Referring to FIG. 6, there are shown the frequency response characteristics of the inside and outside banks of drivers with potentiometer arm 42 centered and at maximum outside boost. Curve 61 shows the responses are both substantially uniform with arm 42 centered. Curve 62 shows the boost in response of the outside bank while curve 63 shows the drop in response of the inside bank of drivers. Responses 63 and 62 are reversed when arm 42 is moved to the maximum inside boost position.
By choosing the maximum gain A to be approximately 3 dB, the total output from an enclosure at any frequency is approximately constant as the position of arm 42 is varied to produce only a perceived image change without audible change in volume. A typical half power or hinge frequency is of the order of 300 Hz and is determined substantially by resistances R1 and R2, typically equal, R3, and capacitance C. Typical values for resistance R1 and R2 are 2.7 Kohms, for potentiometer R3 5 Kohms and for capacitance C 0.22 microfarads to produce a hinge frequency (3 db down) of the order of 250 Hz at maximum cut.
The invention has a number of advantages. A listener may easily control the nature of the perceived image by operating control 41 without altering the volume. The desired substantially uniform radiated power response is retained as perceived image is altered. At low frequencies where most power is required, all the drivers are energized substantially equally to enhance the ability of the system to produce high sound levels without audible distortion and without affecting the ability to selectively alter the perceived image.
The perceived image control may be disabled by opening the connection to potentiometer arm 42. It may be converted to a full range flat frequency response balance control between inside and outside outputs 45 and 46 by shorting capacitor 55. This feature is useful when separate enclosures or speaker systems are connected to inside and outside outputs 45 and 46, respectively, so that the control may function as a full-range balance control.
It is within the principles of the invention to drive the different sections of the loudspeaker enclosure with more complex systems, such as using higher order sections, delay networks and nonlinear processing.
The invention is immediately useable in connection with the BOSE 901 Series III loudspeaker already having the three terminals. The invention is also adaptable for use with the commercially available BOSE 501 and 601 loudspeakers. The commercially available 501 loudspeaker has a woofer, an inside firing tweeter and an outside firing tweeter. The woofer is connected across the inside and outside terminals. The inside tweeter and a capacitor comprising the crossover network is connected between the inside terminal and the intermediate terminal. The outside tweeter and a capacitor comprising the crossover network is connected in series between the outside terminal and the intermediate terminal. The capacitors are preferably substantially equal and have a capacitance substantially twice that of the capacitance in the crossover network associated with a 501 system having two input terminals.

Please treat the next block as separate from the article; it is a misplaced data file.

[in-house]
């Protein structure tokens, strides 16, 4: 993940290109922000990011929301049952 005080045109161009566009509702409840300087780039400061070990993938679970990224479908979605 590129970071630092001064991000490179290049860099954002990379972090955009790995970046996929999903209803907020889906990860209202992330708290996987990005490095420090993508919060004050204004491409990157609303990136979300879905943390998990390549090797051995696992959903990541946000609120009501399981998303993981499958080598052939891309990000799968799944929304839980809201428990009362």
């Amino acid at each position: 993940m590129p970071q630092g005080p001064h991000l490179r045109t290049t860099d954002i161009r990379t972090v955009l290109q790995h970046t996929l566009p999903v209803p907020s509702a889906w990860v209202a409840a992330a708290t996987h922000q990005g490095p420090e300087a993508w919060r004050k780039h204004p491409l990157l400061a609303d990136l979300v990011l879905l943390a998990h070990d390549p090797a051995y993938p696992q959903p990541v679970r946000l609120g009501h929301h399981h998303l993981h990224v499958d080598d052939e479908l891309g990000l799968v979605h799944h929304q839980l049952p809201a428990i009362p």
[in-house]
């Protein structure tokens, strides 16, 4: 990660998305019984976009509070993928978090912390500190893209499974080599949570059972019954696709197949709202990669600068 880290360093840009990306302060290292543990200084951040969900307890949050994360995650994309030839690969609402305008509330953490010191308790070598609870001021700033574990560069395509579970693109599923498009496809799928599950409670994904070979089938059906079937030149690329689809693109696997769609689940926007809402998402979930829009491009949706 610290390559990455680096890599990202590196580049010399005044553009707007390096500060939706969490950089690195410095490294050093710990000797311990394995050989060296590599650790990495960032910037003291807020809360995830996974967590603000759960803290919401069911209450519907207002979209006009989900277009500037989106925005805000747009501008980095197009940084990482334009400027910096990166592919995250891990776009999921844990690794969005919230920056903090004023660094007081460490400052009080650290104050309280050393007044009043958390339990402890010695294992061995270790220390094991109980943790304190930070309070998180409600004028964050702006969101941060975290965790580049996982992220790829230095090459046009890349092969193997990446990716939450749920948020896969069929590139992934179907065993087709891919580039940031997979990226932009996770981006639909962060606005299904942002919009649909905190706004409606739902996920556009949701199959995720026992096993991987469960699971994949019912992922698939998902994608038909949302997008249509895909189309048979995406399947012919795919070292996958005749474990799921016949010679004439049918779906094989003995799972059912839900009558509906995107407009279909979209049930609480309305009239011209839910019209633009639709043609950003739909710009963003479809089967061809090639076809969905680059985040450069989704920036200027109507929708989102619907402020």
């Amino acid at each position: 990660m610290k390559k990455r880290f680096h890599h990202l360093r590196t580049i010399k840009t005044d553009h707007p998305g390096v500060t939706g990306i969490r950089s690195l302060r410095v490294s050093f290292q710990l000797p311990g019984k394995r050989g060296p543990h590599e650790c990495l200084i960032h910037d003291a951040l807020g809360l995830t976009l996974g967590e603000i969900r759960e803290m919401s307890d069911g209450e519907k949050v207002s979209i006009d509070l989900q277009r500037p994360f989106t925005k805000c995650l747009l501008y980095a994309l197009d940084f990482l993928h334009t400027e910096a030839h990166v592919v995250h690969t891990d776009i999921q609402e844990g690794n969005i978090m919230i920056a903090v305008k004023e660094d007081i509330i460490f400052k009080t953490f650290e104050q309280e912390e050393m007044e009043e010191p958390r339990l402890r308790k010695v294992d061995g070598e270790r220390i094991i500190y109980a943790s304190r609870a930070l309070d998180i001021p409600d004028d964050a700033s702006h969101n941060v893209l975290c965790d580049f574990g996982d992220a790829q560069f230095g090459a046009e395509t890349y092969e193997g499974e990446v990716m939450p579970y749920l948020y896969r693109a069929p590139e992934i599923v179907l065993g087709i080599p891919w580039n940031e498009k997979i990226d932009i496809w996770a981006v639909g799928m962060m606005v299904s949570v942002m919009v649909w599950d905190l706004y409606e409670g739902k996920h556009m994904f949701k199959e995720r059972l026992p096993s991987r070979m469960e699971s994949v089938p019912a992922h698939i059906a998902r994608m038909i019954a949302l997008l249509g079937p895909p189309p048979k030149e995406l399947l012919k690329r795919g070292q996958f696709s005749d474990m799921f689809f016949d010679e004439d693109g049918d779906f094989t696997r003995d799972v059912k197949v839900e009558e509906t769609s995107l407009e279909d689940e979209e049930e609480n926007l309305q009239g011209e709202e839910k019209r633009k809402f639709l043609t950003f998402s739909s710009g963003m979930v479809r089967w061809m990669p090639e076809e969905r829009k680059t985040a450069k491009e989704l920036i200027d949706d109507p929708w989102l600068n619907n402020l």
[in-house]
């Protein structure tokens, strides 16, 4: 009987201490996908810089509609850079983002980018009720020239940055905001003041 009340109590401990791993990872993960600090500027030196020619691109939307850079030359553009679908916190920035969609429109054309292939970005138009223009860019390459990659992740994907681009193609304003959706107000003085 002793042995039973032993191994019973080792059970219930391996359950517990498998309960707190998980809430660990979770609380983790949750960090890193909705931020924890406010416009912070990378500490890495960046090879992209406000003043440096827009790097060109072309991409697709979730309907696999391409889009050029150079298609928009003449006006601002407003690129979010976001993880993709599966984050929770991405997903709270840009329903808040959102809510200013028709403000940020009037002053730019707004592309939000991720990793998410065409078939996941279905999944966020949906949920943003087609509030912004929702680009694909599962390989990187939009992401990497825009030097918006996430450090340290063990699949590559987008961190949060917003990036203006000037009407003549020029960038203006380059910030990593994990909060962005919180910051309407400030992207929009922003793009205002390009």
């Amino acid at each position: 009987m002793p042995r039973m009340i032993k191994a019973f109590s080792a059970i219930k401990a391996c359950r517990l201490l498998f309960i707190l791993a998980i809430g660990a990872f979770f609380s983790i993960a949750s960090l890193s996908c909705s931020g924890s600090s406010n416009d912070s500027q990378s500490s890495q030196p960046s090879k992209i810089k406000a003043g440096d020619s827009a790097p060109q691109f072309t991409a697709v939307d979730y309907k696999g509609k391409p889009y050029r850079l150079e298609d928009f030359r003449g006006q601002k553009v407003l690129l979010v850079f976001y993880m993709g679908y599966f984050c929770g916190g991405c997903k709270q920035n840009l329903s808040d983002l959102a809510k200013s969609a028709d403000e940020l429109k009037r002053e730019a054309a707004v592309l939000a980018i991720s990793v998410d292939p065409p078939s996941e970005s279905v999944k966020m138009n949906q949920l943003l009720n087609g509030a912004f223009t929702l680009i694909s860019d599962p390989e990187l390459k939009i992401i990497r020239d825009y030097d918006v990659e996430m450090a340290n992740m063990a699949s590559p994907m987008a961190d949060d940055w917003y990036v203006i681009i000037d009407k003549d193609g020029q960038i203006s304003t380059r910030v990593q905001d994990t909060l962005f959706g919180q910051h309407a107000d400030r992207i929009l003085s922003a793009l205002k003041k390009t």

The 601 loudspeaker system has two woofers, a pair of inside firing tweeters and a pair of outside firing tweeters. The two woofers are connected in parallel between the inside and outside terminals. The inside tweeters may be connected in series or parallel between the inside terminal and a capacitor comprising a crossover network connected to the intermediate terminal. The outside tweeters may be connected in series or parallel between the outside terminal and a capacitor comprising the crossover network connected to the intermediate terminal. Since in these commerical embodiments the low frequency cutoff of the tweeters is much higher than that of the full-range drivers in the BOSE 901 loudspeakers, the image control is less noticeable than with the BOSE 901 loudspeaker system. The techniques described using woofer-tweeter combinations will provide improved spatial control with tweeters having a significant output in the region extending down to between 250 and 500 Hz.
It is evident that those skilled in the art may now make numerous uses and modifications of and departures from the specific embodiments described herein without departing from the inventive concepts. Consequently, the invention is to be construed as embracing each and every novel feature and novel combination of features present in or possessed by the apparatus and techniques herein disclosed and limited solely by the spirit and scope of the appended claims.
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|U.S. Classification||381/303, 381/99, 381/98, 381/336, 381/335|
|International Classification||H04S3/00, H04R5/02, H04R5/00, H04R1/20, H04S7/00, H04R1/26|
|Cooperative Classification||H04R2205/022, H04S3/002|